UAW Courtroom Drama Reveals 'Culture of Corruption' Among Senior Leadership
The training center embezzlement scandal currently rocking the United Auto Workers began with the indictment of a former Fiat Chrysler labor chief who offered kickbacks to select union officials in exchange for favorable treatment. Alphons Iacobelli, the ex-FCA executive in question, was sentenced to five years in federal prison last August but spent nearly 10 months helping the FBI’s investigation into unionized corruption, resulting in additional indictments.
Federal prosecutors have secured convictions of seven people linked to the conspiracy at this point, claiming FCA executives provided gifts or covert cash payments through the jointly operated UAW-Chrysler National Training Center in an effort to influence collective bargaining. It became such a problem that several union officials now claim they engaged in illicit activities because they were fearful of bucking the trend, losing their six-figure salaries, and being forced back onto factory floors — you know, like the people they were supposed to be representing.
Keith Mickens, one of three individuals to face sentencing this week, served directly under former UAW Vice President General Holiefield. Mickens struck a plea deal with federal prosecutors in April, admitting he purchased more than $7,000 worth of personal items using FCA funds intended for auto workers. He also helped procure illegal funds to assist Holiefield and his “widow” in buying a pool for their home.
According to The Detroit News, Mickens’ lawyer Robert Sheehan claimed he was part of a much larger problem involving the normalization of illicit activity within the union. “The culture of the UAW staff at the NTC under the Holiefield administration was one that you were expected to do what your superiors asked of you,” Sheehan wrote in a court filing. “The consequences of a failure to do as you have been told would have quickly led you back into a factory and to be ostracized by UAW leadership.”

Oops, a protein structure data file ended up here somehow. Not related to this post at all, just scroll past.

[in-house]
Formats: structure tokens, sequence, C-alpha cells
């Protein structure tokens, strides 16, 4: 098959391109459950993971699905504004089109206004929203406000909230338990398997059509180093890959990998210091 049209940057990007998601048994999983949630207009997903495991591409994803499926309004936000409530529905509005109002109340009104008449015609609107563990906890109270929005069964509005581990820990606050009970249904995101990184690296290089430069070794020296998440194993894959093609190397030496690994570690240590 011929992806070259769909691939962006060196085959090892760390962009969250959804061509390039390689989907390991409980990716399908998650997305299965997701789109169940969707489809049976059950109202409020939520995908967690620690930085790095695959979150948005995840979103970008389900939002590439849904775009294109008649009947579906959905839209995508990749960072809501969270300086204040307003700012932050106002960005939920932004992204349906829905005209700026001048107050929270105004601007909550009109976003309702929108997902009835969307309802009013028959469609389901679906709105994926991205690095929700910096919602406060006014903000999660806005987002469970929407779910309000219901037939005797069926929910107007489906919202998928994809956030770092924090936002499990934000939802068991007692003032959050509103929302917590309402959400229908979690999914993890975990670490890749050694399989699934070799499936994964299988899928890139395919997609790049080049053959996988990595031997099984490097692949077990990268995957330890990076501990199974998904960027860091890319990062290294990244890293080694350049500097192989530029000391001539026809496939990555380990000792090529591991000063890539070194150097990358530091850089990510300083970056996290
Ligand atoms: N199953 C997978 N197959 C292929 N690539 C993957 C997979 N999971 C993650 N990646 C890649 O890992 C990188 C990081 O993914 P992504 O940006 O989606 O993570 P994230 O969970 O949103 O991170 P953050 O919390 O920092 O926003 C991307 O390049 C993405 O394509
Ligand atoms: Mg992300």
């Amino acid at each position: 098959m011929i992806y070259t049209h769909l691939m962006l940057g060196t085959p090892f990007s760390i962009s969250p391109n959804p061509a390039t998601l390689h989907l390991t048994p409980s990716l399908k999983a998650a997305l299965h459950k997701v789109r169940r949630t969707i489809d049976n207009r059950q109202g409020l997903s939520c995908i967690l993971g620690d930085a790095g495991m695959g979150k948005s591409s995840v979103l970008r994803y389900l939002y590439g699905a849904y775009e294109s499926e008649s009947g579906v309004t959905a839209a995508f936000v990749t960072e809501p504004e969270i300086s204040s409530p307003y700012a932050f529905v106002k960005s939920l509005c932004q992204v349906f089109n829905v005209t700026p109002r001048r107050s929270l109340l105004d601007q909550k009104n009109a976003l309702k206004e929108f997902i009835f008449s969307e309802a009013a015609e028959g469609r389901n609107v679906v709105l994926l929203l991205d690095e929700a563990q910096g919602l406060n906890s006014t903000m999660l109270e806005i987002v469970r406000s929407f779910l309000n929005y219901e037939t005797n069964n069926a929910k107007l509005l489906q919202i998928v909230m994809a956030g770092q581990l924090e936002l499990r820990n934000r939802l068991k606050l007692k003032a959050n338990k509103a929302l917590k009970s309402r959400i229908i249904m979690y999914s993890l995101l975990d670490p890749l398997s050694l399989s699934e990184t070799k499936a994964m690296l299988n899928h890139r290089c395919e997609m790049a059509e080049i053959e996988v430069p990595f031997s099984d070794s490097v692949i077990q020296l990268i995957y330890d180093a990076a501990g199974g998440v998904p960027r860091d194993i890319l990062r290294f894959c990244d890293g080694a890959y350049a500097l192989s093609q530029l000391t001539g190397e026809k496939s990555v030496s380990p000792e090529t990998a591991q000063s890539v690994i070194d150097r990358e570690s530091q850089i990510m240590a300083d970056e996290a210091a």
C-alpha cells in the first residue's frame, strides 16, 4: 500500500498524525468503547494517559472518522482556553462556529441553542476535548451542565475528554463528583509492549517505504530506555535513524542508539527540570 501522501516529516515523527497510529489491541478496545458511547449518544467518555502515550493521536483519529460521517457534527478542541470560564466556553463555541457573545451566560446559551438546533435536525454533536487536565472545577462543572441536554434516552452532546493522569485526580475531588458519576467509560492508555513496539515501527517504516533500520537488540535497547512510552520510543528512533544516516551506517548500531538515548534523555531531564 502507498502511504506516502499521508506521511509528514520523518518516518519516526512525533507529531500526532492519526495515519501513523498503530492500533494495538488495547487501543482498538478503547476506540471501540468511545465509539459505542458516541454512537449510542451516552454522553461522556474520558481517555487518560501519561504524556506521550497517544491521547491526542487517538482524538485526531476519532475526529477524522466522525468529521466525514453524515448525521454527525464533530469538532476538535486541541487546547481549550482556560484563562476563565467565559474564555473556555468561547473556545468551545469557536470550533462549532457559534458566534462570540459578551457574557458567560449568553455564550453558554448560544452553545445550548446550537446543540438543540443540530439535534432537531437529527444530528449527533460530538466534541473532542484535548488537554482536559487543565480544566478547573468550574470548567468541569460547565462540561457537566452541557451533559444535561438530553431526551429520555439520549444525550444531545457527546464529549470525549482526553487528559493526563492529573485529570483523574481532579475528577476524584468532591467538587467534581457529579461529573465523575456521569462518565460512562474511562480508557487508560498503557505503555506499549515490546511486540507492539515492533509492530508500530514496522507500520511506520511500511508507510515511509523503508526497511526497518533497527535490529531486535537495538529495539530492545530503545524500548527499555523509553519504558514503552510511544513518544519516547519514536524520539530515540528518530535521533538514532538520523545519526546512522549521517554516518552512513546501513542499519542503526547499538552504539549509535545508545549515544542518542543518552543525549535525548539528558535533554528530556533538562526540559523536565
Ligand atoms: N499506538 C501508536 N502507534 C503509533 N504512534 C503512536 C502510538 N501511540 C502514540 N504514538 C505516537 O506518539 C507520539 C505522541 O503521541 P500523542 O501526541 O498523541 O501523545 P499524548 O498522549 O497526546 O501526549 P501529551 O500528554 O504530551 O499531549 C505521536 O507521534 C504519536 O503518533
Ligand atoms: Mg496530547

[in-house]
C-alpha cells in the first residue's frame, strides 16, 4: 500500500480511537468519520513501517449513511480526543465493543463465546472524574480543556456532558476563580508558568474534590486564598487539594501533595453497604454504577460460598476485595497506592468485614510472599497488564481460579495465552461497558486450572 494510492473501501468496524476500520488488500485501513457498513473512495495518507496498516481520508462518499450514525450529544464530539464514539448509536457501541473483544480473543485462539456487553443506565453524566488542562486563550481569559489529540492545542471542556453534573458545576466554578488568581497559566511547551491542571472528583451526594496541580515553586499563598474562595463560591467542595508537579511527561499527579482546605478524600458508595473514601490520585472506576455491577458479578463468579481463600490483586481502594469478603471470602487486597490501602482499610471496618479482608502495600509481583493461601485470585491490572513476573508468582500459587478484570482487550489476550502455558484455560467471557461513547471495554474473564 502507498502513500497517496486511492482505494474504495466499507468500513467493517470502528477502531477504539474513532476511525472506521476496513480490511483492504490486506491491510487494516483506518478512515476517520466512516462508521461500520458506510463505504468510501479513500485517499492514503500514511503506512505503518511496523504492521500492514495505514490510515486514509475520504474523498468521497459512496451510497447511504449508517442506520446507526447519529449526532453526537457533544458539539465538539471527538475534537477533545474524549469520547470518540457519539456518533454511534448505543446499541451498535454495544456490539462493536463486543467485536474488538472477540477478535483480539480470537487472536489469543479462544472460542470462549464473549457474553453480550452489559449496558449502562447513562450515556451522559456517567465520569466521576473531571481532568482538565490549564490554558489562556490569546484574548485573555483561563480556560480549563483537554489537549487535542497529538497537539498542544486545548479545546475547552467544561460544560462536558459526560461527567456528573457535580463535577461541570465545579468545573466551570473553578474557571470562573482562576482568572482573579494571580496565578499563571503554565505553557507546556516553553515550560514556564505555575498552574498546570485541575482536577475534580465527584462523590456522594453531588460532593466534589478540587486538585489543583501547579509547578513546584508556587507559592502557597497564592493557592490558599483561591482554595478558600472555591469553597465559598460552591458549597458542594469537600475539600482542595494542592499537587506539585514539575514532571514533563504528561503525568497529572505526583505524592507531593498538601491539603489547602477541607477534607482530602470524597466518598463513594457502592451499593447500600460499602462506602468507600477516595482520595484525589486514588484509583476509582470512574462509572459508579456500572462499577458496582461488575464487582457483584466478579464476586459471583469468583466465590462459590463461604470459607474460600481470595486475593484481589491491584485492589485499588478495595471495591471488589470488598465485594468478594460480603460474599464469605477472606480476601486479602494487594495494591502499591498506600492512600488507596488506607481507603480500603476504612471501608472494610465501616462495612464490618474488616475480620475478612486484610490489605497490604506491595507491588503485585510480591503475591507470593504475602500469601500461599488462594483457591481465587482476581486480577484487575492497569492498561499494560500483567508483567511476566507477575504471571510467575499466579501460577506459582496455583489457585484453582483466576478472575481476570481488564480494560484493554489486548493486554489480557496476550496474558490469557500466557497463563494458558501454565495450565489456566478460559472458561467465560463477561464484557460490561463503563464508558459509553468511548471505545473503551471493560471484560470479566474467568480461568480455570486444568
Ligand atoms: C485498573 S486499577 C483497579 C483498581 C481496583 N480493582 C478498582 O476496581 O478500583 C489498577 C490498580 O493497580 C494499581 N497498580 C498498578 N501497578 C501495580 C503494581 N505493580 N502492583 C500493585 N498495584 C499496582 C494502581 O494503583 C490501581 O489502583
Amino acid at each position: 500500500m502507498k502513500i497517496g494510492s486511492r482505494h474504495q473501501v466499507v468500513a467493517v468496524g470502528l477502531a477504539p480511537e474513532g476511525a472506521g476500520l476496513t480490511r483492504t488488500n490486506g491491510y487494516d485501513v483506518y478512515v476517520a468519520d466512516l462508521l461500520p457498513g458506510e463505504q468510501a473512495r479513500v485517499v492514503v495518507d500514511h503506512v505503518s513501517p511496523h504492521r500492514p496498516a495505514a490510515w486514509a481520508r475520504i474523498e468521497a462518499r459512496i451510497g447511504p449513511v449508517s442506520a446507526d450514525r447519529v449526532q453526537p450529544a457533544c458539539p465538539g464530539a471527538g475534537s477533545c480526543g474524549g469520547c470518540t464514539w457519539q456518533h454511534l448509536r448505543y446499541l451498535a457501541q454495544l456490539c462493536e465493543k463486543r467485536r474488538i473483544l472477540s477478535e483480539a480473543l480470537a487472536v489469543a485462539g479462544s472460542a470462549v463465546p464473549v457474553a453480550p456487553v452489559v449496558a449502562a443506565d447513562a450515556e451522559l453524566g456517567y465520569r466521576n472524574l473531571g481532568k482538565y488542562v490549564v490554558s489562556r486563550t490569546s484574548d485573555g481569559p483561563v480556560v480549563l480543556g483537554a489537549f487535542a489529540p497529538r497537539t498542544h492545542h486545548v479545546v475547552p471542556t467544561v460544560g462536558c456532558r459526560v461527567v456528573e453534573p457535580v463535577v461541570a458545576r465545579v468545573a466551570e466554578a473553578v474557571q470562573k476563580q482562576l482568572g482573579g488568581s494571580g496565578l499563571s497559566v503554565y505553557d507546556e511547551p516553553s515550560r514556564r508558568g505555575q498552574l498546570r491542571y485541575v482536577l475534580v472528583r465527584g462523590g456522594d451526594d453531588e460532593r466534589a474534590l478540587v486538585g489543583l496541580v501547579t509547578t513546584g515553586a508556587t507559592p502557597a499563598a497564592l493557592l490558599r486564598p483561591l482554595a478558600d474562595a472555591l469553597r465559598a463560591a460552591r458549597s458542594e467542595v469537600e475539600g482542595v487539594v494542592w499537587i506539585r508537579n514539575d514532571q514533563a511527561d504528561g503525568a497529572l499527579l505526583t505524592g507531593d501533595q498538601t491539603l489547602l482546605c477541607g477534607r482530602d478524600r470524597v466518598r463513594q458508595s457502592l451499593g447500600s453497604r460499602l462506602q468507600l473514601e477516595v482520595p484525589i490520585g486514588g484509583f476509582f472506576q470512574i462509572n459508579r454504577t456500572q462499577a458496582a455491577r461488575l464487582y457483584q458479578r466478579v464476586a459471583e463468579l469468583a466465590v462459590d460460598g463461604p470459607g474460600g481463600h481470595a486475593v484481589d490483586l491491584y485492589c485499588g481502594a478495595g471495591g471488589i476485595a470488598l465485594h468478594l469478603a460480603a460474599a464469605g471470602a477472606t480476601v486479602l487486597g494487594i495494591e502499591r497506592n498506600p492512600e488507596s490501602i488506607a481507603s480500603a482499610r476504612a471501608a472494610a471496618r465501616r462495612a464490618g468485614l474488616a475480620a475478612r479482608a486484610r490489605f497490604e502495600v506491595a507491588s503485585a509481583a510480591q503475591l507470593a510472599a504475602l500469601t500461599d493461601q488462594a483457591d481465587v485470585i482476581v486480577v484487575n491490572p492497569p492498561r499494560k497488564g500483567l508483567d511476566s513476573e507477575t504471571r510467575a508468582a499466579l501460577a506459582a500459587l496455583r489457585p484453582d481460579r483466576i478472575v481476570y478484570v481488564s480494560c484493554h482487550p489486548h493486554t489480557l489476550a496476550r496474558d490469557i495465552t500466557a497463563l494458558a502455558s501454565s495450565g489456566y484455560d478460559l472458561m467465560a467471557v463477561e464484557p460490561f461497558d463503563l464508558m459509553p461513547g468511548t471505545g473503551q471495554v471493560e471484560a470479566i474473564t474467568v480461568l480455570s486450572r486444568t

While it sounds like a standard excuse for a lawyer to make in such a case, prosecutors don’t think he’s that far off.
“This investigation and prosecution has revealed that there was a culture of corruption in the senior leadership of the United Auto Workers union,” Assistant U.S. Attorney David Gardey wrote in Mickens’ sentencing memorandum. “Leaders of the UAW viewed the National Training Center as a mechanism to take apparently unlimited and illegal payments from Fiat Chrysler for their own personal benefit, for the benefit of the union itself, and for their own lavish entertainment.”
Federal prosecutors have already hinted that more charges are likely in the coming months. In the interim, U.S. District Judge Paul Borman has to decide an appropriate punishment for Mickens. His lawyer requests probation; the opposition wants 16 months in a federal prison.
Fiat Chrysler financial analyst Jerome Durden is also scheduled for sentencing this week. However, this could be delayed, as he continues to assist in the investigation. “Durden is engaged in ongoing cooperation in the criminal investigation of other individuals and entities concerning illegal payments made by FCA and its executives to the UAW and its union officials,” Assistant U.S. Attorney Erin Shaw wrote in a court filing.